William Ernest Henley

(1849 - 1902 / Gloucester / England)

Poems of William Ernest Henley

161. We Shall Surely Die 4/12/2010
162. We'll go No More A-Roving 4/12/2010
163. What Have I Done For You 4/12/2010
164. What Is To Come 4/12/2010
165. When The Wind Storms By With A Shout 4/12/2010
166. When You Are Old 4/12/2010
167. When You Wake In Your Crib 4/12/2010
168. Where Forlorn Sunsets Flare And Fade 4/12/2010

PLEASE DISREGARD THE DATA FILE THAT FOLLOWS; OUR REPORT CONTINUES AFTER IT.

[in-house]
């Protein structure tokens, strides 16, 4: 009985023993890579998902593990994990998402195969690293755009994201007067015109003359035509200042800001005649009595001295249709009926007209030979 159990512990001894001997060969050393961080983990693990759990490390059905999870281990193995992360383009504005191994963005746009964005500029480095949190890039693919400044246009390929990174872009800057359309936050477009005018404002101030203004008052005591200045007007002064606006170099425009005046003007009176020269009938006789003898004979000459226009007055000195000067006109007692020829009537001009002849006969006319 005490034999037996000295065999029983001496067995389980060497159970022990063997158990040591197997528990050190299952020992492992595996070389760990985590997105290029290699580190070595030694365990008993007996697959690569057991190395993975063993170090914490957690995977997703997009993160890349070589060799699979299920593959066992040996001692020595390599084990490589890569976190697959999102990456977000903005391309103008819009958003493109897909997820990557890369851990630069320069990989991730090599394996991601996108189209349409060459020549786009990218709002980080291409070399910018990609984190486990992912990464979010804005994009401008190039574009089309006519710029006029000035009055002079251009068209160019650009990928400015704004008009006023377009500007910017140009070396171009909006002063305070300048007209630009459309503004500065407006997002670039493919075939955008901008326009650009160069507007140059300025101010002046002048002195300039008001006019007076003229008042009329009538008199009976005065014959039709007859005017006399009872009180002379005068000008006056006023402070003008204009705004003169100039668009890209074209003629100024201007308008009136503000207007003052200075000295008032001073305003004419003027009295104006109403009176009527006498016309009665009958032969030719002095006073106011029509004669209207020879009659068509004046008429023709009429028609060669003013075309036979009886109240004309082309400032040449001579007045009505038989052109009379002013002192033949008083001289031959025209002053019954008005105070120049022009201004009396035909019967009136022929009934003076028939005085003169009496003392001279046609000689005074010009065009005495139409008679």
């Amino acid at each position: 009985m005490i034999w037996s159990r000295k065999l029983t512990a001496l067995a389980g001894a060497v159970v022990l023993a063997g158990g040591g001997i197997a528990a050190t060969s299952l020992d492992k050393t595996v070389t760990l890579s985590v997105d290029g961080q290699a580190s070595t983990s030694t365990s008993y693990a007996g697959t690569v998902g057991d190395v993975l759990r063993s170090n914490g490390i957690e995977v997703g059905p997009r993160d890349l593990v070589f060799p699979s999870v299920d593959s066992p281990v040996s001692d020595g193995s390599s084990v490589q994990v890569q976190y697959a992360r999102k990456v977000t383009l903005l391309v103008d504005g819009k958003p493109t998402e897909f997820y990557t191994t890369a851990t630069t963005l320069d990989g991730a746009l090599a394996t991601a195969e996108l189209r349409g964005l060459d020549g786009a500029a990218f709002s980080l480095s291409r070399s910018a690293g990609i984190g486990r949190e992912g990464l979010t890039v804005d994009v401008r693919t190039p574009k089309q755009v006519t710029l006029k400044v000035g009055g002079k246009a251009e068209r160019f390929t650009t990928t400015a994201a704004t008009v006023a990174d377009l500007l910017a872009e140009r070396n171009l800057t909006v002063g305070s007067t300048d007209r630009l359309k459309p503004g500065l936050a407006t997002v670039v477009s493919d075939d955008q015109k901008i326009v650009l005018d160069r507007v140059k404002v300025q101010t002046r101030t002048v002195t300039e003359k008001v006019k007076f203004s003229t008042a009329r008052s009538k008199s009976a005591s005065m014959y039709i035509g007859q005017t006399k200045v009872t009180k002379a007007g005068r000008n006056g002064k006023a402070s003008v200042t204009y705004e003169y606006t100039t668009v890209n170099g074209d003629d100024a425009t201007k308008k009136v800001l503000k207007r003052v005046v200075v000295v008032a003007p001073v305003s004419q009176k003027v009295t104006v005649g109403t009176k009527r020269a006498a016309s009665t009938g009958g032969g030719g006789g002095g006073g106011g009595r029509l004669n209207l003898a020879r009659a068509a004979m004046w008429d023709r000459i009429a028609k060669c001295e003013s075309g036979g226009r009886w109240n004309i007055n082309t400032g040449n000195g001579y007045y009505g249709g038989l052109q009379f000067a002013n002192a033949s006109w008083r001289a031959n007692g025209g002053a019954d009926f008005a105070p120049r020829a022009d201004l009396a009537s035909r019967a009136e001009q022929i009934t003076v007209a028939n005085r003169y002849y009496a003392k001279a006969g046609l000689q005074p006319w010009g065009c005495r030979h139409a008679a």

169. While The West Is Paling 4/12/2010
170. Why, My Heart, Do We Love Her So? 4/12/2010
171. With strawberries we filled a tray -new- 12/16/2014
172. You Played And Sang A Snatch Of Song 4/12/2010
173. Your Heart Has Trembled To My Tongue 4/12/2010


The beach was crowded. Pausing now and then,
He groped and fiddled doggedly along,
His worn face glaring on the thoughtless throng
The stony peevishness of sightless men.
He seemed scarce older than his clothes. Again,
Grotesquing thinly many an old sweet song,
So cracked his fiddle, his hand so frail and wrong,
You hardly could distinguish one in ten.
He stopped at last, and sat him on the sand,

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